1 person found this helpful
When you replace a page, the interactive elements (e.g. links) are placed on the new page based on the page rotation setting of the old page and the new page. This did not start with Acrobat DC, it has always been that way. Let me try to explain:
Just because you see that a page looks like a portrait oriented page with text appearing unrotated, that does not mean that the page was actually created that way: Depending on the application that originally was used to create the content, the page may have been created rotated by 90 degrees (looking like a landscape page, but with text that is rotated by 90 degrees). When the page is then placed into the PDF file, it's content does not get rotated, but a rotation flag is applied that tells the PDF viewer "rotate this page 90 degrees counter clock wise".
If you have links on that page, and you replace that page with a page that was created in exactly the same way, the links stay exactly where they are.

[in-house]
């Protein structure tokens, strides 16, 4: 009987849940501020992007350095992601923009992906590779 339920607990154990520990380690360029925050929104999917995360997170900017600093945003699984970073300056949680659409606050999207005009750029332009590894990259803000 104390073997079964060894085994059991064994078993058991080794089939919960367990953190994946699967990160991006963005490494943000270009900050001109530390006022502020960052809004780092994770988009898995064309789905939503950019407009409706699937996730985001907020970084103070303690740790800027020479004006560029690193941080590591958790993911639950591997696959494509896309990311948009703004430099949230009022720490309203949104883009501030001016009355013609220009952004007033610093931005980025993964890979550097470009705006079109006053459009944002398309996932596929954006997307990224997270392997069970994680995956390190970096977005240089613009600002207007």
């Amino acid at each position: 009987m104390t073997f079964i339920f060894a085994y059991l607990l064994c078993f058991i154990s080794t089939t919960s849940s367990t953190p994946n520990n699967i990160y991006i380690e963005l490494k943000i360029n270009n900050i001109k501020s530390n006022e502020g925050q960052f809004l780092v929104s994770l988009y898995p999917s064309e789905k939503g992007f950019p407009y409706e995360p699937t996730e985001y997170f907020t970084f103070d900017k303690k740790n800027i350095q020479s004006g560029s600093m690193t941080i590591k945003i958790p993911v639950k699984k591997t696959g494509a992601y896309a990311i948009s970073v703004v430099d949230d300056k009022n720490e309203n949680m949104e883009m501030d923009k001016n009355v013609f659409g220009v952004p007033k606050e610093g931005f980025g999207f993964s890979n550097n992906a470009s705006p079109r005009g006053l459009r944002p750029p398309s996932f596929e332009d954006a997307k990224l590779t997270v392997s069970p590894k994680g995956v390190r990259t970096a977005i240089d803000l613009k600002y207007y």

If however you've since changed the way this PDF page gets created, and the new software creates it in it's final portrait orientation, without the need for the rotation flag, your links will get moved to a different place, and will be rotated.
Thank you for your response.
The source file is power point. The power point pages have never been rotated, they have always been landscape. I don't rotate anything in the PDF file. I've been working with this same file, both the power point and PDF, for 8 yrs and only in the last year the links have been moving and rotating when i replace a page in PDF. Over the years we have upgraded windows, microsoft, and adobe but still used the same files.
An update of PowerPoint or Windows or a change in the way you create your PDF files could have caused that change.
Usually, you would not even know that a PDF document was created with a rotated page content, because the PDF page would look exactly like you expect it to look.